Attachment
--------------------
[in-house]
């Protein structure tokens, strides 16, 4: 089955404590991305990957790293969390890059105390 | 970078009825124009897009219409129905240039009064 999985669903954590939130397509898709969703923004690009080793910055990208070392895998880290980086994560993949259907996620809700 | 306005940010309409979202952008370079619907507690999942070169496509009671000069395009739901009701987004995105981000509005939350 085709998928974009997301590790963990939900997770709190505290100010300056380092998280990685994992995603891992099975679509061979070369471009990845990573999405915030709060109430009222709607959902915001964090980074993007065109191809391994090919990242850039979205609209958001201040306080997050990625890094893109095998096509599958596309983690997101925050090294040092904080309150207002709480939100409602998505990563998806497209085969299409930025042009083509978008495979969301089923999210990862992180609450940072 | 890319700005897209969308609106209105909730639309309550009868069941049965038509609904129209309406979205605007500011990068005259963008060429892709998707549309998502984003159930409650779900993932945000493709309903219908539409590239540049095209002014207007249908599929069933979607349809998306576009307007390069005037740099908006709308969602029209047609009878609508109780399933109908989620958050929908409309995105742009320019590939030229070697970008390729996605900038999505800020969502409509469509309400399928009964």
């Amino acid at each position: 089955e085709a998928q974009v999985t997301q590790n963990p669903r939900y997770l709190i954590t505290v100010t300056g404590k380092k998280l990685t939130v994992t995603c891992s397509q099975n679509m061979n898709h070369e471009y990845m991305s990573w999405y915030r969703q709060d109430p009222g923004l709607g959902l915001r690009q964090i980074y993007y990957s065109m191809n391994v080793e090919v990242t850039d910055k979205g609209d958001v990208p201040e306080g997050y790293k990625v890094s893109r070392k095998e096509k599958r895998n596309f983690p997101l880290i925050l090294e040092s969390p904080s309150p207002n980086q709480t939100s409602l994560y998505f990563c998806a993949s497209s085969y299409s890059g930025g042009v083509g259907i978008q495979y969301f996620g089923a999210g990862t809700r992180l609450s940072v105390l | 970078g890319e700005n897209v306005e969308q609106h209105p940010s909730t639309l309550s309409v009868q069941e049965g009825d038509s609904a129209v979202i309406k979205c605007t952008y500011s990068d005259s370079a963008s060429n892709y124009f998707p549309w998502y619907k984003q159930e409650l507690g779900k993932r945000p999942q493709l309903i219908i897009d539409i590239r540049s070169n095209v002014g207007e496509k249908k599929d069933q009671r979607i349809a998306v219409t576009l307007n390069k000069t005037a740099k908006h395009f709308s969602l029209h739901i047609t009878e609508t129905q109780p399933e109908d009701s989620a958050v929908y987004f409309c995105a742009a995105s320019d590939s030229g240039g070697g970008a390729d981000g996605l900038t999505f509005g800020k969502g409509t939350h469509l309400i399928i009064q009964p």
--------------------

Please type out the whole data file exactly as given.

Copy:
[in-house]
């Protein structure tokens, strides 16, 4: 089955404590991305990957790293969390890059105390 | 970078009825124009897009219409129905240039009064 999985669903954590939130397509898709969703923004690009080793910055990208070392895998880290980086994560993949259907996620809700 | 306005940010309409979202952008370079619907507690999942070169496509009671000069395009739901009701987004995105981000509005939350 085709998928974009997301590790963990939900997770709190505290100010300056380092998280990685994992995603891992099975679509061979070369471009990845990573999405915030709060109430009222709607959902915001964090980074993007065109191809391994090919990242850039979205609209958001201040306080997050990625890094893109095998096509599958596309983690997101925050090294040092904080309150207002709480939100409602998505990563998806497209085969299409930025042009083509978008495979969301089923999210990862992180609450940072 | 890319700005897209969308609106209105909730639309309550009868069941049965038509609904129209309406979205605007500011990068005259963008060429892709998707549309998502984003159930409650779900993932945000493709309903219908539409590239540049095209002014207007249908599929069933979607349809998306576009307007390069005037740099908006709308969602029209047609009878609508109780399933109908989620958050929908409309995105742009320019590939030229070697970008390729996605900038999505800020969502409509469509309400399928009964």
């Amino acid at each position: 089955e085709a998928q974009v999985t997301q590790n963990p669903r939900y997770l709190i954590t505290v100010t300056g404590k380092k998280l990685t939130v994992t995603c891992s397509q099975n679509m061979n898709h070369e471009y990845m991305s990573w999405y915030r969703q709060d109430p009222g923004l709607g959902l915001r690009q964090i980074y993007y990957s065109m191809n391994v080793e090919v990242t850039d910055k979205g609209d958001v990208p201040e306080g997050y790293k990625v890094s893109r070392k095998e096509k599958r895998n596309f983690p997101l880290i925050l090294e040092s969390p904080s309150p207002n980086q709480t939100s409602l994560y998505f990563c998806a993949s497209s085969y299409s890059g930025g042009v083509g259907i978008q495979y969301f996620g089923a999210g990862t809700r992180l609450s940072v105390l | 970078g890319e700005n897209v306005e969308q609106h209105p940010s909730t639309l309550s309409v009868q069941e049965g009825d038509s609904a129209v979202i309406k979205c605007t952008y500011s990068d005259s370079a963008s060429n892709y124009f998707p549309w998502y619907k984003q159930e409650l507690g779900k993932r945000p999942q493709l309903i219908i897009d539409i590239r540049s070169n095209v002014g207007e496509k249908k599929d069933q009671r979607i349809a998306v219409t576009l307007n390069k000069t005037a740099k908006h395009f709308s969602l029209h739901i047609t009878e609508t129905q109780p399933e109908d009701s989620a958050v929908y987004f409309c995105a742009a995105s320019d590939s030229g240039g070697g970008a390729d981000g996605l900038t999505f509005g800020k969502g409509t939350h469509l309400i399928i009064q009964p």